Overall, the effects are excellent. They sound great, and they’re highly controllable. A few more would have been nice (I’d like to see a gater), but top marks for what’s there.
SP-6 sample player
The SP-6 sample player is basically what ITCH has, laid out a little differently and with – as far as I can make out – just one new control. However, for those who are interested in the small differences, and for those coming to Serato controller software anew, I’ll go through it. You still get four banks of six samples, routable through any deck or straight to master, with a master volume control. A sample can be a fraction of a second long or a whole song long – the software doesn’t care. You just drag from your library. You can instantly double a track from one of the playing decks by dragging it to a sample slot; all relevant info is carried across too (pitch, key, loops, cues etc) – this is a good way of freeing up a deck seamlessly, for instance.
You can also load up to six samples at once: Select six tracks in the library, drag them to the first slot, and all six slots load. Note that sample slots remain filled between sessions, so you can store favourites easily. There are three playback options per sample slot. Trigger plays the whole sample, with repeated pressing stuttering the sample from the start; Hold plays while the button is held; and on/off plays right through, but in this instance pressing play again stops the audio and returns to the start. Each sample slot has its own volume, waveform display, and sync button with BPM counter, plus repeat and eject buttons.
However, in addition there’s an extended mode that replaces the little menu that let you choose what extra options to show from the old SP-6. You still have pitch fader, nudge, mute and keylock (weirdly, the pitch fader raises the pitch when pushed up, opposite to the deck faders), but now there’s also an individual gain control per sample, the setting of this being stored with the file, not in the slot. Here’s a suggestion for Serato. The SP-6 could be massively improved by allowing each bank of effects to be assigned to a deck. So bank A could be assigned to deck 1, bank B to deck 2 etc. Then, the whole bank could act as a track, just like Traktor’s Sample Decks.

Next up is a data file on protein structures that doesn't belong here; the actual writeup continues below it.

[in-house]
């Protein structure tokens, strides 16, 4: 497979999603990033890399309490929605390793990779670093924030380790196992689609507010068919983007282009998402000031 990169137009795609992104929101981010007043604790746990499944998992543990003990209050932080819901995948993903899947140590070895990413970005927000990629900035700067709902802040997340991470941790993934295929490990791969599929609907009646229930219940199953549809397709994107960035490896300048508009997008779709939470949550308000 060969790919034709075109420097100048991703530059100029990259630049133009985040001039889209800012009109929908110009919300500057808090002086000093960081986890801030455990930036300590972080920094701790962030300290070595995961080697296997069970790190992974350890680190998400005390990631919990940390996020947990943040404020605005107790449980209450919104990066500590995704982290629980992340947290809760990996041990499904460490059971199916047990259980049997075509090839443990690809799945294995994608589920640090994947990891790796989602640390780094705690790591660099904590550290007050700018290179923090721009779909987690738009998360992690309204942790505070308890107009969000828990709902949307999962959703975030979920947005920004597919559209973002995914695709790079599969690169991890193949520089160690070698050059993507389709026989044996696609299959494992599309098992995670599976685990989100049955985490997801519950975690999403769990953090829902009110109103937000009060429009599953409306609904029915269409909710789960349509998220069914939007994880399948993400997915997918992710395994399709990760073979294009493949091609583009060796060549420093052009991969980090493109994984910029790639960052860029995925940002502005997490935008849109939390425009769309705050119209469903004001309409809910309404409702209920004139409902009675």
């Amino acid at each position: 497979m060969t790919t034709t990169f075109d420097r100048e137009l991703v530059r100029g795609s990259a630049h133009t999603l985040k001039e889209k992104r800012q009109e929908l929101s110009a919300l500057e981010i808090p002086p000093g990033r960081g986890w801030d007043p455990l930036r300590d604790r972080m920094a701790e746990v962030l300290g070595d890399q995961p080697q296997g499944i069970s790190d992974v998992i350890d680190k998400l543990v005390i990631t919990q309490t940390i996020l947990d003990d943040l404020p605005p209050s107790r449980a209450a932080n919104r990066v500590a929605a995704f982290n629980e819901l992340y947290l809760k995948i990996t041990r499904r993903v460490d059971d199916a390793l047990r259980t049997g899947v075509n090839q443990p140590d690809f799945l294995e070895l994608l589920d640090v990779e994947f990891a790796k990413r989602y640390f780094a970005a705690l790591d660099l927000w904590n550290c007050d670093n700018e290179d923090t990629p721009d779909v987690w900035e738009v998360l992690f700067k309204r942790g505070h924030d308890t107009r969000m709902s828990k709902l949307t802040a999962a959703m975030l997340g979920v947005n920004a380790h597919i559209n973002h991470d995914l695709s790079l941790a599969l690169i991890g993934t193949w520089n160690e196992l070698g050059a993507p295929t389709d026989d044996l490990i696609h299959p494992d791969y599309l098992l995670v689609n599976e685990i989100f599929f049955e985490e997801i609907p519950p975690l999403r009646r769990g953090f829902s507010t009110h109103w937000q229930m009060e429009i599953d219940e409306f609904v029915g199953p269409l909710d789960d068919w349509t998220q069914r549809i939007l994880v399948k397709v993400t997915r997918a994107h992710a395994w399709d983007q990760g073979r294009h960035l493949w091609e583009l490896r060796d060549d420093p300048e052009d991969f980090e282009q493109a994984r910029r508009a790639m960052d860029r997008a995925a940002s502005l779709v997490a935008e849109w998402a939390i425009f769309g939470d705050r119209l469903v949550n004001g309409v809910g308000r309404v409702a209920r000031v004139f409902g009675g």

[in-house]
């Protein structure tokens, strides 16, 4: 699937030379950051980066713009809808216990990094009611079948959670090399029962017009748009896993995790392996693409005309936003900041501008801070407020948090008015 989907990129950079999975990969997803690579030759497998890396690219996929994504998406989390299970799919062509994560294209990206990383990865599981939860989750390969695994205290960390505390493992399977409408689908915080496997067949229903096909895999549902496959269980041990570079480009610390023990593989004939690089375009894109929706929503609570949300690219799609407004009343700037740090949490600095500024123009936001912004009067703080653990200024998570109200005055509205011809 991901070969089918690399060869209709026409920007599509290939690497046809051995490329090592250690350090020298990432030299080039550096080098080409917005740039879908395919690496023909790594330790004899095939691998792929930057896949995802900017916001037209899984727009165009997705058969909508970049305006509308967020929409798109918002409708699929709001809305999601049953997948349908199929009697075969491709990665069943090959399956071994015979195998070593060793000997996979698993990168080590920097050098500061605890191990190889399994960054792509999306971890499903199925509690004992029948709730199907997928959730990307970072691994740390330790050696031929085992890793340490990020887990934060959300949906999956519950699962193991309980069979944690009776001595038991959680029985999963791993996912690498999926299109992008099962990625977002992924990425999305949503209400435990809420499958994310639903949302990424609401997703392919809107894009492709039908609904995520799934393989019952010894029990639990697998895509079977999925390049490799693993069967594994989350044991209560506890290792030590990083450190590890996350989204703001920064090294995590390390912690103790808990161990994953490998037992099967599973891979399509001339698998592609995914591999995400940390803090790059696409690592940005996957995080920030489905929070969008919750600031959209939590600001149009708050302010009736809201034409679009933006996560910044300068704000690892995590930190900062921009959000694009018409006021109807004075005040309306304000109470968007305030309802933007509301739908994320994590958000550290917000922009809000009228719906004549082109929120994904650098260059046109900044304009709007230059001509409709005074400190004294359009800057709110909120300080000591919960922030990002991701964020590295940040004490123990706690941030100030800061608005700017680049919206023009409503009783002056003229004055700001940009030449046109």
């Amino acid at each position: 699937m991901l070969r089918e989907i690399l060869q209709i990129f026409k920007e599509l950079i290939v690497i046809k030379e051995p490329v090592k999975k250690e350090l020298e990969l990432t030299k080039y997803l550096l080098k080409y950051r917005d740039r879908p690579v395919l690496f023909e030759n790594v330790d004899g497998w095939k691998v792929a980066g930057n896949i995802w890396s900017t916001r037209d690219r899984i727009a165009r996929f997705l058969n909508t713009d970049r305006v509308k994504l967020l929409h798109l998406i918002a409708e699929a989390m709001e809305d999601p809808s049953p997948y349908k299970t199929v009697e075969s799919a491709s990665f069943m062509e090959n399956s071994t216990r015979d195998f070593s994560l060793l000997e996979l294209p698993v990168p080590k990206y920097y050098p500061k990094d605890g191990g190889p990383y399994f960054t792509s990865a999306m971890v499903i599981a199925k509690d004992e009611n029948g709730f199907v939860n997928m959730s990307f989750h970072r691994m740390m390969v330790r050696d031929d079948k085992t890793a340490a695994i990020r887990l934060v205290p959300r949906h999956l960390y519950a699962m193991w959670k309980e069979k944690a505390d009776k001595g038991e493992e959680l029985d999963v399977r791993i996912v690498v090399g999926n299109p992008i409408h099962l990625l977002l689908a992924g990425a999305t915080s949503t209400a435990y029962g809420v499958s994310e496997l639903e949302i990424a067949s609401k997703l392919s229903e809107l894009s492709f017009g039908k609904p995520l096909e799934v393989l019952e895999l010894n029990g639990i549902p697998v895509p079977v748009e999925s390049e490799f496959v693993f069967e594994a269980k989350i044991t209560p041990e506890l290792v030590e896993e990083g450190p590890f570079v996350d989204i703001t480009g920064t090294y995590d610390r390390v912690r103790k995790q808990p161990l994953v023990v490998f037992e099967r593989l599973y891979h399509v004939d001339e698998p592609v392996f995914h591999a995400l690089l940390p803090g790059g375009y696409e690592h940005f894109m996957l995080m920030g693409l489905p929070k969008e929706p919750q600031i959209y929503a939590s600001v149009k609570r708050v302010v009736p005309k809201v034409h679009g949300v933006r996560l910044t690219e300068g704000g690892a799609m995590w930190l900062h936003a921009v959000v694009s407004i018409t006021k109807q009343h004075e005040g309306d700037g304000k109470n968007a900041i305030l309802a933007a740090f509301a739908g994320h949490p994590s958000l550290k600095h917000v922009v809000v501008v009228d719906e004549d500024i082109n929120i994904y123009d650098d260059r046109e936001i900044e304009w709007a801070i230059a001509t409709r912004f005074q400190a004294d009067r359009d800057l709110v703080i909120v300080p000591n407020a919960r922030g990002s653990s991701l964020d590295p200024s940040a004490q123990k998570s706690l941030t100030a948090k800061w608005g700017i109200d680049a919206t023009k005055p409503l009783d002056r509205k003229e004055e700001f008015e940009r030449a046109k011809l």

That would mean the jogwheel, tempo controls and transport would work on the sample bank as it if were a single music file. Currently, if you assign the output of the SP-6 to a deck (and it has to be the whole output, ie all slots), it plays over what’s already playing in that slot, the controls continuing to affect the loaded track and having no effect on the aggregated samples.
This is a good place to introduce another killer new feature of ITCH: Midi mapping. For the first time, you can map functions to external controllers. (Note you can’t change the mapping of your primary controller; rather, you can add a second controller to control functions your main controller doesn’t.)
I’m mentioning this here because if there was ever a need to add another controller, it’s to control the SP-6 sample player. A well thought out SP-6 sample player controller could be an instrument in its own right. As things stand, you use the mouse pointer / keyboard for just about every control here (at least you do with the Pioneer DDJ-SX – and if a controller that size can’t control more of the SP-6 than it does, don’t expect any other controller to do so either, at least not soon).